Story/Art: Takuma Morishige
Translation: Yoshito Hinton
What They Say
The high-school hijinks continue in volume 7 of My Neighbor Seki!
Content: (please note that content portions of a review may contain spoilers):
For the first chapter this time around, Seki plays with a yo-yo, but the game actually revolves around naming the trick that he’s created. It’s nothing too special, though Yokoi’s imagery helps to spice things up a little. Next up comes a story about creating thin wood shavings of all things, which is amusing due to Yokoi ending up thoroughly uninterested for once, making for a nice contrast. The one following is a pretty forgettable tale centered around Seki creating a makeshift haunted house, which feels surprisingly generic.
Fortunately, though, things turn around once more as the robot family returns. The story this time revolves around the son trying to adopt a (comparatively massive) robot dog. There are some really nice twists here, with the way Seki is forced to squeeze the “story” in proving particularly amusing, and this is probably the highlight of the volume overall. The next few chapters focus on Seki trying to market acorns, prepare buried treasure, and act out Christmas roles, which are all decent but nothing too spectacular.
The next two are fortunately quite amusing, though, as Maeda fights back when Seki uses him as a dart board, and our “hero” films an entire (surprisingly romantic) kaiju movie during class, both of which make for some nice changes of pace. Finally, Seki comes under attack by his own stickers, makes some useless yet impressive pencils, and forces Yokoi to juggle with a clever plot. Oh, and Thief X makes his reappearance in a somewhat amusing assault on classical art.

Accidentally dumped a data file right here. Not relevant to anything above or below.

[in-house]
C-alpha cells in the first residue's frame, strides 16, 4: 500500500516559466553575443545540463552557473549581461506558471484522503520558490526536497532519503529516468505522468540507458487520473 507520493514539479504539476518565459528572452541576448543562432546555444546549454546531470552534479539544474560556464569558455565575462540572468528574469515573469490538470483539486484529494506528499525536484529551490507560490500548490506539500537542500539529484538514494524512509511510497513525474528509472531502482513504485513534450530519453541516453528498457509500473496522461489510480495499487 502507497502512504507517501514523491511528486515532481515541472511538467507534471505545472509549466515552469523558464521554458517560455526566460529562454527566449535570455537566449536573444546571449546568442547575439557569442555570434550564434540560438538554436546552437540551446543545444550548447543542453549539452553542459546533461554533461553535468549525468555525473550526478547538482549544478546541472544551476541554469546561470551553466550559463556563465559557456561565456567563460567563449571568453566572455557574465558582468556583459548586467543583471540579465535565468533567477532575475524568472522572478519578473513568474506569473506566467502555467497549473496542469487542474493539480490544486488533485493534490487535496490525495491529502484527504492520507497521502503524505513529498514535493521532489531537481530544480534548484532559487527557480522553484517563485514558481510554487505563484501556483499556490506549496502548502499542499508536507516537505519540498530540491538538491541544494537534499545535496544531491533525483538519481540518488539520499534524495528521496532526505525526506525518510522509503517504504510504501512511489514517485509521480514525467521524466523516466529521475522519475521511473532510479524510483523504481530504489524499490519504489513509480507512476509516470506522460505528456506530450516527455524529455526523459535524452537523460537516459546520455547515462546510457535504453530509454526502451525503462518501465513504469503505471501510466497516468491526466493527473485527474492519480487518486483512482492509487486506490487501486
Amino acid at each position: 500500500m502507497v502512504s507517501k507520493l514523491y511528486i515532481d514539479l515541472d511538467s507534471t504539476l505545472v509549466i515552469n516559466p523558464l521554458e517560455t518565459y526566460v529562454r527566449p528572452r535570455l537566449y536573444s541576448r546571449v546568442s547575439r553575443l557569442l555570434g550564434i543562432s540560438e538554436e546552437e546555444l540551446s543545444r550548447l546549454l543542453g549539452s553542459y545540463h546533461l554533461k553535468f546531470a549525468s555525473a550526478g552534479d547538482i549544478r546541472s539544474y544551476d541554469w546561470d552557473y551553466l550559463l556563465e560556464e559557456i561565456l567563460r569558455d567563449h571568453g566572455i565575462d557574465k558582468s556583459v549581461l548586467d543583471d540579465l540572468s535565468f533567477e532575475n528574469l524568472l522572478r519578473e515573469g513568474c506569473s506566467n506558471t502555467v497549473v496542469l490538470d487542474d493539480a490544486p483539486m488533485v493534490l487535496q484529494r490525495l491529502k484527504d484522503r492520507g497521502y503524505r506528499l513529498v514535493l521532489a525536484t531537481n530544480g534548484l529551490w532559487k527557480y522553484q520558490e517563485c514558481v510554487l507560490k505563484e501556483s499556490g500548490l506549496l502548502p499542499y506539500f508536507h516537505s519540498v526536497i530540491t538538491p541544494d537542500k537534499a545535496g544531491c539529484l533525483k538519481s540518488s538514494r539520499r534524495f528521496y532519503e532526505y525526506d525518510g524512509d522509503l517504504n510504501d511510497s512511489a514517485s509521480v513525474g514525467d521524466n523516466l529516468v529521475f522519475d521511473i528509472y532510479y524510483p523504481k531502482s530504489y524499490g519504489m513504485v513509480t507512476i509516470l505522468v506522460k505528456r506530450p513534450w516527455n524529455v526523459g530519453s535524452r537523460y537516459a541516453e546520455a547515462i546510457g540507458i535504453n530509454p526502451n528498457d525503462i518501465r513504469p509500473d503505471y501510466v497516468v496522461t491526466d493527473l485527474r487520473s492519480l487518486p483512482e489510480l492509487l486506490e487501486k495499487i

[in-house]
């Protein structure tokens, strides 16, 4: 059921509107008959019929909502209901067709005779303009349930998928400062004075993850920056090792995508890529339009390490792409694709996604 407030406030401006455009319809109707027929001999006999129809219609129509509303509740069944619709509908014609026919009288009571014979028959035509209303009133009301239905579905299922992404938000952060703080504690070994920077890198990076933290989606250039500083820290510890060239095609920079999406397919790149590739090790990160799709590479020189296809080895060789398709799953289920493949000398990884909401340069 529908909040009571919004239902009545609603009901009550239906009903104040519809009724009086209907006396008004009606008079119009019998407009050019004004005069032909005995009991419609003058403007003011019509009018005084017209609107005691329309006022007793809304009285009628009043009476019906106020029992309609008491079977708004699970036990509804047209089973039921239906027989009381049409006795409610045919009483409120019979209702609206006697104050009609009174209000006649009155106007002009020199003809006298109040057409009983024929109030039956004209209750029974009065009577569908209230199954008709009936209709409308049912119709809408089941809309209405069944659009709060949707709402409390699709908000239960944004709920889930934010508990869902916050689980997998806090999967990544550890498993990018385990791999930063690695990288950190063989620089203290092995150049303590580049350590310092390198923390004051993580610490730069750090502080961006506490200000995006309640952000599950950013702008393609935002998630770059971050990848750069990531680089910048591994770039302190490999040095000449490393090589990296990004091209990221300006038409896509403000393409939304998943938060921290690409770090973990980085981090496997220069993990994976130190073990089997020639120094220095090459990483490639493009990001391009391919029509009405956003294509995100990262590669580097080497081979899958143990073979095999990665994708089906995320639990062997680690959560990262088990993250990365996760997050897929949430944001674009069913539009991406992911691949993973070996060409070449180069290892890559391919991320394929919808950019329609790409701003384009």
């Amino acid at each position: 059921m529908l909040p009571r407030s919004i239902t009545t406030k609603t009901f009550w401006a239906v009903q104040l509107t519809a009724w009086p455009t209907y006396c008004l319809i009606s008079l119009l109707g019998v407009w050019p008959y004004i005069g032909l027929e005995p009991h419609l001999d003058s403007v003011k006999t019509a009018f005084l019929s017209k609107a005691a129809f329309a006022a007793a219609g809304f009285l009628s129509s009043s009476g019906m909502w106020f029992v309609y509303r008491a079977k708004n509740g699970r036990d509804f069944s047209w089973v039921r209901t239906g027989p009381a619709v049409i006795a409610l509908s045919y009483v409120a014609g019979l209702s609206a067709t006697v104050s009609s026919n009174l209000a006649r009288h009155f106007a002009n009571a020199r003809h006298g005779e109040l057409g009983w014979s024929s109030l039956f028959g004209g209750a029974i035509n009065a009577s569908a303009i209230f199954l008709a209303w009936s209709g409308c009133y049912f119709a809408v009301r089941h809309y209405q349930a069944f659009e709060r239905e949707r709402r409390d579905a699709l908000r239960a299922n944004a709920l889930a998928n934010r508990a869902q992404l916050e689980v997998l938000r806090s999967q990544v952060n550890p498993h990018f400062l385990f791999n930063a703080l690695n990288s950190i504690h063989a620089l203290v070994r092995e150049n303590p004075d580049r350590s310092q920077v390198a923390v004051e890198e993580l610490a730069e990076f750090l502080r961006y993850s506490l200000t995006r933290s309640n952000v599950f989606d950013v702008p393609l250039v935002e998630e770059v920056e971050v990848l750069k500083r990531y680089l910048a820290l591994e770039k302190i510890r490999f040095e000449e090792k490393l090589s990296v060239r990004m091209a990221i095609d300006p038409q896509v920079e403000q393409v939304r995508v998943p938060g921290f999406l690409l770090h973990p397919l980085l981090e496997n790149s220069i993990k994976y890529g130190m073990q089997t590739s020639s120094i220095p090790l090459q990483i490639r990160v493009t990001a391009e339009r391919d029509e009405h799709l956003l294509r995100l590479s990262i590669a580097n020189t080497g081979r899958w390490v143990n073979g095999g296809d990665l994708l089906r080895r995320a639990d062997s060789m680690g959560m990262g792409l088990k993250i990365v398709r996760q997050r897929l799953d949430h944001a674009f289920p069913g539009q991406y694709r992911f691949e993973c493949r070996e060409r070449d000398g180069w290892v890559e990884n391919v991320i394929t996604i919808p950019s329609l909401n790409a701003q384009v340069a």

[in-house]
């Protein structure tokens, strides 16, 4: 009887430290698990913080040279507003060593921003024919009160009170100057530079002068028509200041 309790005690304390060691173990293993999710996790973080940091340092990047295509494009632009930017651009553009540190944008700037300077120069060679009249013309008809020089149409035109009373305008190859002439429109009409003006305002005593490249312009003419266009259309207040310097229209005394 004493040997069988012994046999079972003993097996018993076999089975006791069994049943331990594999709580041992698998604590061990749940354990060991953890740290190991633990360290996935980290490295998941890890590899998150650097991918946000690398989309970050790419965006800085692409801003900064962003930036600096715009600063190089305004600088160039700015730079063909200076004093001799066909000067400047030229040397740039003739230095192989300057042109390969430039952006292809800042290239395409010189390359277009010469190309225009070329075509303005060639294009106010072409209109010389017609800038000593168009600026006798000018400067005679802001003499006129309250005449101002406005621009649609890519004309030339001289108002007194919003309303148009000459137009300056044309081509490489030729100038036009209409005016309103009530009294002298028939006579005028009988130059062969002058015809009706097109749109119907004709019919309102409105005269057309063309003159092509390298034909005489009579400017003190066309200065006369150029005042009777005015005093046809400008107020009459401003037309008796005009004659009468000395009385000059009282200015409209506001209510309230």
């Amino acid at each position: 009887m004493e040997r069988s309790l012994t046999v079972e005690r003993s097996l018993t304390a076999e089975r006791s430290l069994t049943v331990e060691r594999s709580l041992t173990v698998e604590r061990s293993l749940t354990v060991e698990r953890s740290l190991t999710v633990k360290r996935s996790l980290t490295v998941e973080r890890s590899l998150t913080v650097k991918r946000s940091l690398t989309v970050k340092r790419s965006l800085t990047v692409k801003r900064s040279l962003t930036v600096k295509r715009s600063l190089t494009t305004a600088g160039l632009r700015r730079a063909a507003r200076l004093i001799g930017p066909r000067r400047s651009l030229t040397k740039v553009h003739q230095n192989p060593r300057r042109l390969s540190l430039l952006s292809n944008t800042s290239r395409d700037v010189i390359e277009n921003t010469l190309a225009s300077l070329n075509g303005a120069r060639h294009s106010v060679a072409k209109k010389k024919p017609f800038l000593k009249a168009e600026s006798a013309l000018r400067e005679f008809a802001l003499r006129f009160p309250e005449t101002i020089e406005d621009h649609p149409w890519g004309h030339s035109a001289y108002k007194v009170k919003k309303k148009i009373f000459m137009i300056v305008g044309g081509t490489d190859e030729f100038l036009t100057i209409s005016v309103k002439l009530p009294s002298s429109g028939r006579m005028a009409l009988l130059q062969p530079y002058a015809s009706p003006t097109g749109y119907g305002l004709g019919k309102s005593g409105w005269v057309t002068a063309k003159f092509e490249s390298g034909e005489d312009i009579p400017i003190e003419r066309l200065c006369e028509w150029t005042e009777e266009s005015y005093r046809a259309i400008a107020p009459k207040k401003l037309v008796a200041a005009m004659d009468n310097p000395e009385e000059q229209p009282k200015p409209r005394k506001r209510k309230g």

The collection of stories this time around is yet another solid one, mixing some neat new tricks with some revivals of old favorites. Unfortunately there are a few weaker entries here that are just okay, including one that’s honestly a bit of a dud. Still, it’s great to see chapters here that manage to feel fresh despite how far we are in the series, such as the charming and creative kaiju story. And even some old topics like the robot family manage to get a nice new twist to make for another very amusing tale. It’s certainly not a perfect entry, but there’s still plenty to love here, and it’s definitely still worth a read for fans of the series.
Content Grade: B+
Art Grade: B
Package Rating: B+
Text/Translation Rating: B+
Released by: Vertical
Release Date: March 15th, 2016